ACS Nano | Year: 2012

Elucidating molecular-scale details of basic reaction steps on surfaces is decisive for a fundamental understanding of molecular reactivity within many fields, including catalysis and on-surface synthesis. Here, the deprotonation of 2,5-dihydroxybenzoic acid (DHBA) deposited onto calcite (101;4) held at room temperature is followed in situ by noncontact atomic force microscopy. After deposition, the molecules form two coexisting phases, a transient striped phase and a stable dense phase. A detailed analysis of high-resolution noncontact atomic force microscopy images indicates the transient striped phase being a bulk-like phase, which requires hydrogen bonds between the carboxylic acid moieties to be formed. With time, the striped phase transforms into the dense phase, which is explained by the deprotonation of the molecules. In the deprotonated state, the molecules can no longer form hydrogen bonds, but anchor to the surface calcium cations with their negatively charged carboxylate group. The deprotonation step is directly confirmed by Kelvin probe force microscopy images that unravel the change in the molecular charge. © 2012 American Chemical Society.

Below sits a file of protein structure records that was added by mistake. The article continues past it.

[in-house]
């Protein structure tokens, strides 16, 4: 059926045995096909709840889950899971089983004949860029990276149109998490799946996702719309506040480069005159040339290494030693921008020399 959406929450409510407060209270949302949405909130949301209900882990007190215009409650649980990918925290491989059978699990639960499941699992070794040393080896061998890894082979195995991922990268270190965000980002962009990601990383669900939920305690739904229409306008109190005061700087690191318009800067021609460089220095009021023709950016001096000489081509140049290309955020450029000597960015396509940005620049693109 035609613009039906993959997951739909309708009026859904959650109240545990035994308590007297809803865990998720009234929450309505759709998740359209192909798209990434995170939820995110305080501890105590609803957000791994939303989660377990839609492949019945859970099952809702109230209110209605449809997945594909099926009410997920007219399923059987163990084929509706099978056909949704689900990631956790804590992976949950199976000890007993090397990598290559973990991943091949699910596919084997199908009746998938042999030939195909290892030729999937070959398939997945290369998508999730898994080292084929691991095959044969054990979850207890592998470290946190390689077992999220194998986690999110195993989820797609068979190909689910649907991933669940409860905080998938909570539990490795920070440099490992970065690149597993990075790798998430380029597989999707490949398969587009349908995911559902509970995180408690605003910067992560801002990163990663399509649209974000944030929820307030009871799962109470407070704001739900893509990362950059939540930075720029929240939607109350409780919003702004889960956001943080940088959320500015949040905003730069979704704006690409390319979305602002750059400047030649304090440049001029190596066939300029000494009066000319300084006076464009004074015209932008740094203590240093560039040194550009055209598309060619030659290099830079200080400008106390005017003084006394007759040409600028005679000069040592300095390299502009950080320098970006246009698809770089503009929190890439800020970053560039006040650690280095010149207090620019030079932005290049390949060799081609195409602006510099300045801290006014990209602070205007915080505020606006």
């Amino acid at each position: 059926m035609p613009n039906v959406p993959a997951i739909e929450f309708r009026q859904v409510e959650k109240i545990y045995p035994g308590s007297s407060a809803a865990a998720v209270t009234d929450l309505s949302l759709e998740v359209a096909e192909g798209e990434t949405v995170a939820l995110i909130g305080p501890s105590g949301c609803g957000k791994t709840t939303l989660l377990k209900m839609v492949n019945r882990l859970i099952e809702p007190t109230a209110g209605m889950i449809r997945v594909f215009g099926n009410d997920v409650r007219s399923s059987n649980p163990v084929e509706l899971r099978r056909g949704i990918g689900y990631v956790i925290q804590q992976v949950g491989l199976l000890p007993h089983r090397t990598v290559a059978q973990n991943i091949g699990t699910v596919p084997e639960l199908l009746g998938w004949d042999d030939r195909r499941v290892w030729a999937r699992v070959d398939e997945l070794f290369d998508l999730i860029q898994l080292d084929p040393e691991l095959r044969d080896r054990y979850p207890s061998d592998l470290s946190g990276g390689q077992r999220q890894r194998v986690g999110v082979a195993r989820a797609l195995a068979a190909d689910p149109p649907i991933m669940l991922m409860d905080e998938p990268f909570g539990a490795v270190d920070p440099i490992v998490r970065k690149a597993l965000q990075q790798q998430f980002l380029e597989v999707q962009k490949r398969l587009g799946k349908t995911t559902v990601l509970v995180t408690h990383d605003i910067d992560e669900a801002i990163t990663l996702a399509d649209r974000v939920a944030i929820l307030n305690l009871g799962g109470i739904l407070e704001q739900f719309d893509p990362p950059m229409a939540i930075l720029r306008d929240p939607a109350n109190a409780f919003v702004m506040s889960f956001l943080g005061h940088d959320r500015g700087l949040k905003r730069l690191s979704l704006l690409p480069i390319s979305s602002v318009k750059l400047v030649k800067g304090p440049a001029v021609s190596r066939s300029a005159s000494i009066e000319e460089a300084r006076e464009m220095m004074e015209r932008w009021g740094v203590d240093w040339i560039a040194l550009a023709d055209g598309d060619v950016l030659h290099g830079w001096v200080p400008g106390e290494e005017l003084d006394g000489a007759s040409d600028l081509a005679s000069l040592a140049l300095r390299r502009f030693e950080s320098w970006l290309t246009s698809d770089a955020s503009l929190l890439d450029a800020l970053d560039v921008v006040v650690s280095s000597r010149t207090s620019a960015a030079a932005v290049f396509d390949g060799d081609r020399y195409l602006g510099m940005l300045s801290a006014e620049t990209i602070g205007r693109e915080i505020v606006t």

Kittelmann M.,Johannes Gutenberg University Mainz | Nimmrich M.,Johannes Gutenberg University Mainz | Lindner R.,Johannes Gutenberg University Mainz | Gourdon A.,Nanoscience Group | Kuhnle A.,Johannes Gutenberg University Mainz
ACS Nano | Year: 2013